A storm is brewing in the Gulf. Right now, Cristobal is meandering over land near the Yucatan. It won’t stay there forever. It is forecast to make its way toward the Louisiana coast on Sunday. It’s not likely to be a strong storm. At its worst, forecasters agree it could be a nominal hurricane.
Considering the fragility of our coastline, though, it may be just one more weapon that will be like a battering ram on our area. The boot in the picture above represents what used to be the coast of Louisiana. I couldn’t find a good image on the internet to show what it looks like today, but much of coast of southeastern Louisiana is gone. The land that I grew up on is increasingly being eroded and falling away. Open waters lap at our doorsteps, in some cases, quite literally, as people are forced to move to higher ground.
That’s one reason that I live where I live today. I didn’t see the sense of buying another house in New Orleans, after coming back here after nearly a decade in Honduras. New Orleans is surrounded more and more by open waters rather than protective wetlands, or near my hometown on the bayou where land is lost everyday. At least where I live now, a bit north and east of New Orleans, I don’t have to worry about small storms such as what is being projected for this weekend.
There are other storms. Some of the storms brewing are not tropical at all. There are political and racial storms that are raging now in our country. What do we do with the information we have about racial injustice and protests? Do we, as white Americans, just put up a social media comment in defense of justice and go along our way as if nothing has happened?
I’m guilty of doing that. I just posted a few things about injustice. I felt better. But what if I were really committed to understanding what’s happening in our country? I think I need to seek voices from the black community. I need to listen. There are battering rams of injustice and inequities hitting our nation right now. If not addressed, they will weaken our democracy.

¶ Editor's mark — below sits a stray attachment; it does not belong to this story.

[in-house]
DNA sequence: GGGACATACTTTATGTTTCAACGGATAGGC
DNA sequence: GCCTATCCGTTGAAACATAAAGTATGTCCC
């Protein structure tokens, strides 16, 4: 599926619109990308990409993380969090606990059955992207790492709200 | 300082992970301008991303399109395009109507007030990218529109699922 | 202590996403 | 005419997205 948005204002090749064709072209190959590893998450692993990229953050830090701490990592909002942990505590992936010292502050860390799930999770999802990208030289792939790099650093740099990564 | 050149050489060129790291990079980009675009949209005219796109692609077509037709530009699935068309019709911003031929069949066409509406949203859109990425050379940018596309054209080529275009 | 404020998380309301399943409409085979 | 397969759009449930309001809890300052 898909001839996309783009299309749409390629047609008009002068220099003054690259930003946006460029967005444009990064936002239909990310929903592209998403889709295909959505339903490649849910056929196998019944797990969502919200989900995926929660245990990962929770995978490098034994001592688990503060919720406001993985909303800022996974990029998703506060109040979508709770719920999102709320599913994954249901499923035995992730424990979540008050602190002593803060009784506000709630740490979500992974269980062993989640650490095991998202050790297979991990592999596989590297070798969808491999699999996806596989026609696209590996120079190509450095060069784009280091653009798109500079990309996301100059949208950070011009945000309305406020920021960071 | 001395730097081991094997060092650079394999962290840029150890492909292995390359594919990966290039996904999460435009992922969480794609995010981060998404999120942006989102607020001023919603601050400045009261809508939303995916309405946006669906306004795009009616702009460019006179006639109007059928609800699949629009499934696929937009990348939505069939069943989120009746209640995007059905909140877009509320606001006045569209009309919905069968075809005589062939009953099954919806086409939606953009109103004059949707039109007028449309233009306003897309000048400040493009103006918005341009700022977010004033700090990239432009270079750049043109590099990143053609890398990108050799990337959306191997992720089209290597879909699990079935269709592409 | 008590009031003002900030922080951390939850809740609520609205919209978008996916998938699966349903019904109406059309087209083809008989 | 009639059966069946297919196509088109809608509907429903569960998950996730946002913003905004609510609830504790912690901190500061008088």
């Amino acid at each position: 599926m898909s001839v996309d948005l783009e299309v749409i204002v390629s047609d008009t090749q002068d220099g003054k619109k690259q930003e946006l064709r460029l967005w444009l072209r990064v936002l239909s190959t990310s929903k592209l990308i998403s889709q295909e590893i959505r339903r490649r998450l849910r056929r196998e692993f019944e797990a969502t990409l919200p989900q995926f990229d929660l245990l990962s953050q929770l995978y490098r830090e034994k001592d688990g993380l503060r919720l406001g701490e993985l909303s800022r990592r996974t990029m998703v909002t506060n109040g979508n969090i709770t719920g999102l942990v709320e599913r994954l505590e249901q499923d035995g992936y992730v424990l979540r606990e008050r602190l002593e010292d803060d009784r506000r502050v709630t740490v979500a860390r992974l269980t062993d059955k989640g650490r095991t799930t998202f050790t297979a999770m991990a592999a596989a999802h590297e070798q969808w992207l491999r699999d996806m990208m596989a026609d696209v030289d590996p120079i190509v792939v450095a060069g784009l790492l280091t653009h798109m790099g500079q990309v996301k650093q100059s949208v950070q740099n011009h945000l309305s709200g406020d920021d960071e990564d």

Whenever we have storms in the Gulf, our motto is be prepared. We do what we can to protect our homes, and we ride out the storm as best we can. (Evacuation is still the best choice for large storms). I need a game plan, too, to prepare to understand my black brothers and sisters.
I plan to watch Just Mercy, a film about racial injustice in the penal system. You can rent Just Mercy for free in June through a variety of digital movie services in the US, including Apple TV, FandangoNow, Google Play, Amazon Prime Video, Redbox, the PlayStation Store, Vudu, Microsoft, and YouTube. Join me in watching the movie.
I am also part of a book club that will be reading White Fragility: Why It’s So Hard for White People to Talk About Racism by Robin DiAngelo. I want this moment in history to count for something. I was only 6 years old in 1969 when the public schools in our school district were integrated. I was too young to have a voice, but I now see what a seminal moment that was for our town. I don’t want to be in denial this time, like my parents were in the 1960s.
In my morning devotions today, from Pray as You Go, the text was from Jesus’ words about the two greatest commandments. The first is to love God. The second is to love our neighbor. If we don’t grapple with social and racial inequities in our nation, I fear more storms are going to hit us. It’s time we met the storms with foresight and prudence.